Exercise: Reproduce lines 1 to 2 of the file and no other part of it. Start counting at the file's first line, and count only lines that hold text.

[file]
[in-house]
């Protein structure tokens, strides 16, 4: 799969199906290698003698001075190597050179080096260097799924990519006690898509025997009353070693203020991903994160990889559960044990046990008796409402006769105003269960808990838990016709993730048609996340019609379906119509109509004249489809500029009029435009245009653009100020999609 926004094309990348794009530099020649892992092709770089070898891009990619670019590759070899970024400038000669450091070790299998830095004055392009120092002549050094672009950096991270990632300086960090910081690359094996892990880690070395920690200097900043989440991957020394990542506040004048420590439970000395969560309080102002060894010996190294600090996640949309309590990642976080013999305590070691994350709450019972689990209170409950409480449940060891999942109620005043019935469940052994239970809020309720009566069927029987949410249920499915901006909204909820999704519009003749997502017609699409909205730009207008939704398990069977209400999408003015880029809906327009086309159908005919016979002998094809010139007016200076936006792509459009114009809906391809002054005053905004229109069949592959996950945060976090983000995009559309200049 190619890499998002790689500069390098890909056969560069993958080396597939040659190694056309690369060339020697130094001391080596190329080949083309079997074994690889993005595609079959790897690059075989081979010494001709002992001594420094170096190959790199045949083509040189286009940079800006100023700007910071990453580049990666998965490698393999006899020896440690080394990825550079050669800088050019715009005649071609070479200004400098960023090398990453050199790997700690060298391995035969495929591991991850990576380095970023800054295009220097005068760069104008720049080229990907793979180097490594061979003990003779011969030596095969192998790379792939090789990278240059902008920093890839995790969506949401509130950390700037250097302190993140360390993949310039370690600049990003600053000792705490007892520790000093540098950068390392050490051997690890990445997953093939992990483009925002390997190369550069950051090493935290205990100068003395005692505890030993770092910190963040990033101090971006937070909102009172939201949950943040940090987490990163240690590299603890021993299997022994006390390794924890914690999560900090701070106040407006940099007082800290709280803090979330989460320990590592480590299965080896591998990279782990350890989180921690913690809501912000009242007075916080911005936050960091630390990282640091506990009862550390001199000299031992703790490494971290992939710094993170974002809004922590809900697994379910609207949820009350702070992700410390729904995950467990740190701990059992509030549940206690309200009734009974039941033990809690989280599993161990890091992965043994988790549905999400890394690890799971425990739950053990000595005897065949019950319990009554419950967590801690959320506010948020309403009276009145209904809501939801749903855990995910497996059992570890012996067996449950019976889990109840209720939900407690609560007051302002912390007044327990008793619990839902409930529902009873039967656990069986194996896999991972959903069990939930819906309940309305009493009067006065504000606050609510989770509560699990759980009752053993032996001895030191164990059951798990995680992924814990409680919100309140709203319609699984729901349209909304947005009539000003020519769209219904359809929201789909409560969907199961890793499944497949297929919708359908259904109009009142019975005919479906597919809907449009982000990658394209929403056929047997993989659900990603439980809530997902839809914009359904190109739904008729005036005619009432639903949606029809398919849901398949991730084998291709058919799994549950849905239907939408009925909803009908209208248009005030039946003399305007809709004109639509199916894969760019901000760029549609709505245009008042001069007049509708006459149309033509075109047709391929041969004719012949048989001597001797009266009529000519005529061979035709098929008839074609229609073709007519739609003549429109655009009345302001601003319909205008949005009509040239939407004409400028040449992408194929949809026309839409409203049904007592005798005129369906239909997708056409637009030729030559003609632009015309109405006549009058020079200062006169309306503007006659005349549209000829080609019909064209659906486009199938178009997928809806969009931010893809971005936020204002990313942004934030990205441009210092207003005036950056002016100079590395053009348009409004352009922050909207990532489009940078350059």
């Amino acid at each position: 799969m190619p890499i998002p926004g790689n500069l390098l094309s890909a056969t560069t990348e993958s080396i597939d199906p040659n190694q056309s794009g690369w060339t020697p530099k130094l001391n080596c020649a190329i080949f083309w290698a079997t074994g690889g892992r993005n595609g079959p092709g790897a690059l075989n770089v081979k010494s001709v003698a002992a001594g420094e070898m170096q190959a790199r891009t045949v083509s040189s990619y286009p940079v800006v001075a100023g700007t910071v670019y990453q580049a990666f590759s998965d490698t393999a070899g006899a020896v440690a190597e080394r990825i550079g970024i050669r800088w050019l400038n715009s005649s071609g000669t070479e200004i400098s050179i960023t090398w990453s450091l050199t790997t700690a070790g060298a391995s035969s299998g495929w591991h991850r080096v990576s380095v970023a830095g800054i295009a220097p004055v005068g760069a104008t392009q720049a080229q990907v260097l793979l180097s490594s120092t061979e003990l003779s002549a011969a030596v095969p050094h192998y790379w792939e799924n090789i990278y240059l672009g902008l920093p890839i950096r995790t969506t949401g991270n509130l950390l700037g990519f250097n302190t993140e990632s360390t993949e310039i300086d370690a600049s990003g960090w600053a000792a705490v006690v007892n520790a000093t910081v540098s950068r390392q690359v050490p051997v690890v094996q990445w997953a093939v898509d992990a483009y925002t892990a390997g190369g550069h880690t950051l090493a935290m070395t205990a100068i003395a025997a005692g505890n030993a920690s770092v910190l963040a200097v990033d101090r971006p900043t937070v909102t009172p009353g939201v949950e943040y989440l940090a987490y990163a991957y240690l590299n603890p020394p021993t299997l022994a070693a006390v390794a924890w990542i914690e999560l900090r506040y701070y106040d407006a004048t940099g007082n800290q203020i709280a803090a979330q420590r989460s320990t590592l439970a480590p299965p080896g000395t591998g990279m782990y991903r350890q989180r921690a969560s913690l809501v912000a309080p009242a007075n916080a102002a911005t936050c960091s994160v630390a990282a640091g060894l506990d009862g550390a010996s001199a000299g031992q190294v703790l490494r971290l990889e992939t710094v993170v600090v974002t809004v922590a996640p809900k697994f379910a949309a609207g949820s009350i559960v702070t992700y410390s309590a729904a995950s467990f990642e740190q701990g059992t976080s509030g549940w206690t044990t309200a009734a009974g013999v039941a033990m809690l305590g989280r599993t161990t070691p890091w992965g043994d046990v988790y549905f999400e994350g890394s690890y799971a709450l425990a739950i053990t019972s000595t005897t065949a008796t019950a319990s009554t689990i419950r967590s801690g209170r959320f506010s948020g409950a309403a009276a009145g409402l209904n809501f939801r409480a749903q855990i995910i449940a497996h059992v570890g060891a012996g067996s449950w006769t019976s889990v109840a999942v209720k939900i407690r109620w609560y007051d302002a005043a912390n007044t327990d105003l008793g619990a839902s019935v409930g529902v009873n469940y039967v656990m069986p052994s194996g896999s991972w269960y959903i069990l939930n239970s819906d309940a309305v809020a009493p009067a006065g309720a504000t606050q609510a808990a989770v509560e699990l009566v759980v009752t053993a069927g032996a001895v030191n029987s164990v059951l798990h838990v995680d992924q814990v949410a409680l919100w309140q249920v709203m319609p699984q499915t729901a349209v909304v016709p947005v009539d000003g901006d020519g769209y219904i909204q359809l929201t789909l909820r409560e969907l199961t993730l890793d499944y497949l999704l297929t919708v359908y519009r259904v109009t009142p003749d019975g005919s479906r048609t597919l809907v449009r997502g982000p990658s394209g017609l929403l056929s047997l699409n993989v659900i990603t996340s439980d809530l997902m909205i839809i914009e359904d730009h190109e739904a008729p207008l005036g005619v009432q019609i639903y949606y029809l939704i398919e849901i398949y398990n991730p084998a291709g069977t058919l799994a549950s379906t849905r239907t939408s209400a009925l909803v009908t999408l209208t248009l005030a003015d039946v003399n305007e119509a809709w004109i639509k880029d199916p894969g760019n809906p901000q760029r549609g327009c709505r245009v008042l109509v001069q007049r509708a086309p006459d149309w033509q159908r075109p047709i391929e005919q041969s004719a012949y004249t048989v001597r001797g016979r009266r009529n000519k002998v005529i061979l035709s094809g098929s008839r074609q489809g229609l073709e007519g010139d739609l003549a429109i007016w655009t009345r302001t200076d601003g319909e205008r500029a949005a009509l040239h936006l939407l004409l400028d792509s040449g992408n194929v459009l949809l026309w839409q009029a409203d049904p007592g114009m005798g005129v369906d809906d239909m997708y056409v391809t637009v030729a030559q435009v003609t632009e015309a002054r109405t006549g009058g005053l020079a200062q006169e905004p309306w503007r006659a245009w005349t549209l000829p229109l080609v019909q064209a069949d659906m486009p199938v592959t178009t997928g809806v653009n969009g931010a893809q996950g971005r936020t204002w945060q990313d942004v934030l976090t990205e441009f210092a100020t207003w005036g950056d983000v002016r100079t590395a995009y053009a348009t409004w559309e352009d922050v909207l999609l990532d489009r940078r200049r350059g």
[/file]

[in-house]
């Protein structure tokens, strides 16, 4: 799969199906290698003698001075190597050179080096260097799924990519006690898509025997009353070693203020991903994160990889559960044990046990008796409402006769105003269960808990838990016709993730048609996340019609379906119509109509004249489809500029009029435009245009653009100020999609 926004094309990348794009530099020649892992092709770089070898891009990619670019590759070899970024400038000669450091070790299998830095004055392009120092002549050094672009950096991270990632300086960090910081690359094996892990880690070395920690200097900043989440991957020394990542506040004048420590439970000395969560309080102002060894010996190294600090996640949309309590990642976080013999305590070691994350709450019972689990209170409950409480449940060891999942109620005043019935469940052994239970809020309720009566069927029987949410249920499915901006909204909820999704519009003749997502017609699409909205730009207008939704398990069977209400999408003015880029809906327009086309159908005919016979002998094809010139007016200076936006792509459009114009809906391809002054005053905004229109069949592959996950945060976090983000995009559309200049 190619890499998002790689500069390098890909056969560069993958080396597939040659190694056309690369060339020697130094001391080596190329080949083309079997074994690889993005595609079959790897690059075989081979010494001709002992001594420094170096190959790199045949083509040189286009940079800006100023700007910071990453580049990666998965490698393999006899020896440690080394990825550079050669800088050019715009005649071609070479200004400098960023090398990453050199790997700690060298391995035969495929591991991850990576380095970023800054295009220097005068760069104008720049080229990907793979180097490594061979003990003779011969030596095969192998790379792939090789990278240059902008920093890839995790969506949401509130950390700037250097302190993140360390993949310039370690600049990003600053000792705490007892520790000093540098950068390392050490051997690890990445997953093939992990483009925002390997190369550069950051090493935290205990100068003395005692505890030993770092910190963040990033101090971006937070909102009172939201949950943040940090987490990163240690590299603890021993299997022994006390390794924890914690999560900090701070106040407006940099007082800290709280803090979330989460320990590592480590299965080896591998990279782990350890989180921690913690809501912000009242007075916080911005936050960091630390990282640091506990009862550390001199000299031992703790490494971290992939710094993170974002809004922590809900697994379910609207949820009350702070992700410390729904995950467990740190701990059992509030549940206690309200009734009974039941033990809690989280599993161990890091992965043994988790549905999400890394690890799971425990739950053990000595005897065949019950319990009554419950967590801690959320506010948020309403009276009145209904809501939801749903855990995910497996059992570890012996067996449950019976889990109840209720939900407690609560007051302002912390007044327990008793619990839902409930529902009873039967656990069986194996896999991972959903069990939930819906309940309305009493009067006065504000606050609510989770509560699990759980009752053993032996001895030191164990059951798990995680992924814990409680919100309140709203319609699984729901349209909304947005009539000003020519769209219904359809929201789909409560969907199961890793499944497949297929919708359908259904109009009142019975005919479906597919809907449009982000990658394209929403056929047997993989659900990603439980809530997902839809914009359904190109739904008729005036005619009432639903949606029809398919849901398949991730084998291709058919799994549950849905239907939408009925909803009908209208248009005030039946003399305007809709004109639509199916894969760019901000760029549609709505245009008042001069007049509708006459149309033509075109047709391929041969004719012949048989001597001797009266009529000519005529061979035709098929008839074609229609073709007519739609003549429109655009009345302001601003319909205008949005009509040239939407004409400028040449992408194929949809026309839409409203049904007592005798005129369906239909997708056409637009030729030559003609632009015309109405006549009058020079200062006169309306503007006659005349549209000829080609019909064209659906486009199938178009997928809806969009931010893809971005936020204002990313942004934030990205441009210092207003005036950056002016100079590395053009348009409004352009922050909207990532489009940078350059």